LYNDALE — Artists in Storefronts is trying something new: It’s moving indoors.
Yes, it was always “in storefronts,” but that generally meant viewing art from the sidewalk. Now, the Eat Street phenomenon is moving further south down Nicollet Avenue for a gallery show at SooLOCAL, the new exhibition space run by Soo Visual Arts Center.
Consider this a chance for Artists in Storefronts and organizer Joan Vorderbruggen to pause and reflect, briefly, before launching into the fourth iteration of the public art project, set to begin June 1 and run through most of the summer in the Whittier neighborhood. Fueled by a $5,000 Metropolitan Regional Arts Council grant and an anonymous donation — the second Vordergruggen’s collected since launching the project a year ago — Artists in Storefronts 4 is shaping up to be the most ambitious version of the public art project yet.
The gallery exhibition should give a good sense of what’s gone before; more than half of the 80 or so artists who previously contributed to Artists in Storefronts will have work at SooLOCAL. The challenge will be in displaying them all within the tight confines of the one-room gallery.
Vorderbruggen’s solution is to hang the work salon style, an arrangement of that space that should be familiar to anyone who visited the SooLOCAL holiday pop-up shop this winter. Expect a mix of new work and art that previously decorated vacant Eat Street storefronts, along with monitors playing clips from the Outlet performance festival (a component of Artists in Storefronts 3) and photographs documenting the project’s first full year.
Vorderbruggen was in Jyväskylä, Finland in March and so answered questions about the upcoming exhibition via email. She was there for an arts residency arranged by Will Lahti, a Minnesota-born expatriate who ran a West Bank art space in the 1990s. While visiting local artists and studying the city’s urban design, Vorderbruggen also served as curator of a pop-up gallery in a vacant commercial space, which — no surprise — sounds a lot like what she does here at home.
The pop-up, or temporary, shop has been trending for years in the worlds of art and commerce both. It’s not just galleries but also major fashion brands and retailers, including Target, who have realized the buzz-building potential of these ephemeral spaces.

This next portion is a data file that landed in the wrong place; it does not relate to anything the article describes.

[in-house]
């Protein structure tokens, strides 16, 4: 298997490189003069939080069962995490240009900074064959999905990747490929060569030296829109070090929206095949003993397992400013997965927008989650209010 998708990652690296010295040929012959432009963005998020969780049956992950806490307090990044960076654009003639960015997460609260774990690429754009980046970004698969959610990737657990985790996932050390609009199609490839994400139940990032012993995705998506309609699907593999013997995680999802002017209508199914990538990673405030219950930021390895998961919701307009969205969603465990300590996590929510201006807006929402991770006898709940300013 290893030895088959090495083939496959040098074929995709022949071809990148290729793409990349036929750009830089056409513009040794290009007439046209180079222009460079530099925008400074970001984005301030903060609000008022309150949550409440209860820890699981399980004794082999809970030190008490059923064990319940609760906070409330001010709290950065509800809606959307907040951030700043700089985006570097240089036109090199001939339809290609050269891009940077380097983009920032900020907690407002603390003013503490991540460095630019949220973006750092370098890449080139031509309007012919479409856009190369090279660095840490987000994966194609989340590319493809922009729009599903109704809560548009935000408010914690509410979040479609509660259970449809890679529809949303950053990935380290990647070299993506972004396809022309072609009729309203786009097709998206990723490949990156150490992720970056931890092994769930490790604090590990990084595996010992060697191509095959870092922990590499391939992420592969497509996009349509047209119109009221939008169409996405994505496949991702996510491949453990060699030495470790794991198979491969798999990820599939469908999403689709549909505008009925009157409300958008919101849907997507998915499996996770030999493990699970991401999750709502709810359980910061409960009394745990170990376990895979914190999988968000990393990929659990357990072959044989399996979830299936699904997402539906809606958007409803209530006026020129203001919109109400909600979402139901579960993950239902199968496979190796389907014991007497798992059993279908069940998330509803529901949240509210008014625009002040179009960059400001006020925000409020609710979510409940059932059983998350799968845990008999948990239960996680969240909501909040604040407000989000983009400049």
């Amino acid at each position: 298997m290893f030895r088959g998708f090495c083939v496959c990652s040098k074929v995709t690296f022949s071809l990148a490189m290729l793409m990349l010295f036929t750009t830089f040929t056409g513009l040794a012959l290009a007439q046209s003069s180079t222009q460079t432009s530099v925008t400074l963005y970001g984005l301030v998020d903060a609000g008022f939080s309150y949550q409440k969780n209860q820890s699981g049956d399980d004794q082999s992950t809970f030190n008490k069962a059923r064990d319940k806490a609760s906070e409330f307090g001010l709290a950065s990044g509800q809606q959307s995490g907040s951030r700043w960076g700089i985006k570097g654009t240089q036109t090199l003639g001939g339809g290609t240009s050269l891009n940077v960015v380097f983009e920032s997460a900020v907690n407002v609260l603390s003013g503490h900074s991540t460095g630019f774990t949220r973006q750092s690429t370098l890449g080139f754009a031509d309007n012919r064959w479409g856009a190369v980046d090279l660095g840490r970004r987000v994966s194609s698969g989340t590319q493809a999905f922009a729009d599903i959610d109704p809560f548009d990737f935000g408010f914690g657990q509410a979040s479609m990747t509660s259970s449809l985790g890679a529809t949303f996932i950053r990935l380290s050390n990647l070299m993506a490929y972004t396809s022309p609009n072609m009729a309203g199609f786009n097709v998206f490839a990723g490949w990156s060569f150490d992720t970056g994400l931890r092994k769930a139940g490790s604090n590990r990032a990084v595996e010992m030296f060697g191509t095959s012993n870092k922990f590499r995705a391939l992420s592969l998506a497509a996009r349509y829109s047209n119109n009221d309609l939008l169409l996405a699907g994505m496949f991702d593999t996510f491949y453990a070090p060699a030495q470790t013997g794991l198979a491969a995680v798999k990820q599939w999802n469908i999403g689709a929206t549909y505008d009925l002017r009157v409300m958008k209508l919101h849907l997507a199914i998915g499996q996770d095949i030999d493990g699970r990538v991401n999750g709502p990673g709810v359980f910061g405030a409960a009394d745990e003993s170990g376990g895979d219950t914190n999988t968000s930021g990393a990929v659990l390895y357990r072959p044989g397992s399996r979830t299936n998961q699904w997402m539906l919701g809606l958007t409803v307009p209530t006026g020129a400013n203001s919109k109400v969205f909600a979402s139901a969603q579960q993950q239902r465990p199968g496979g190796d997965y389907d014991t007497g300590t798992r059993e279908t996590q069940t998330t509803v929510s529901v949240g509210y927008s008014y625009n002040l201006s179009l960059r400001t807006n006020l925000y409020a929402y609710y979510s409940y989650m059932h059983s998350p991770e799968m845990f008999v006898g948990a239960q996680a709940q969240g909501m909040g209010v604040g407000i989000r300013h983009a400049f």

SooLOCAL is one example of a pop-up that has transitioned into a semi-permanent resident of its space, the storefront previously occupied by Yeti Records and, for several years before that, Art of This Gallery. Soo Visual Arts Center Executive Director Carolyn Payne said the gallery — located about a mile south of the nonprofit’s Lyndale Avenue base — was already booked through the end of 2013, and may continue to operate into 2014.
“We’re just sort of using it as a more spontaneous exhibition space,” Payne said.
While Soo Visual Arts Center is covering utility costs for the space, its neighbor, Pat’s Tap, is footing the monthly rent bill. The implication seems to be that Pat’s Tap owner, the restaurateur Kim Bartmann, sees some synergy between art and commerce happening on the block, and Payne said she thinks the restaurant, gallery and B-Squad, the vintage clothing shop on the corner, all feed off of each other’s foot traffic, to mutual benefit.
Vorderbruggen was aiming to create a similar kind of street-level energy when she launched Artists in Storefronts last year. Long-vacant storefronts were the broken teeth in Eat Street’s smile and, like a free-lance orthodontist, Vorderbruggen filled in the gaps. In a couple of cases, the attention she brought to Nicollet Avenue even encouraged some new business owners sign leases on the empty spaces.
Vorderbruggen is scheduled to discuss her brand of entrepreneurial urbanism 6 p.m. April 10 at SooLOCAL. She’ll be joined by Whittier Alliance Executive Director Marian Biehn and several of the collaborating artists, including Outlet performance series curator Jaime Carrera, for the look back at Artists in Storefronts’ first year,
Other events scheduled for the SooLOCAL stay include a March 27 screening of films by local director Jason Wade and a March 31 performance by Carrera, whose new piece, “Cheesus,” could be the blasphemous dessert to your Easter Sunday dinner.
And then it’s back to Eat Street in June, when Artists in Storefronts opens with an outdoor music festival in the Black Forest Inn parking lot. At this point, might not “Art Street” be a better name?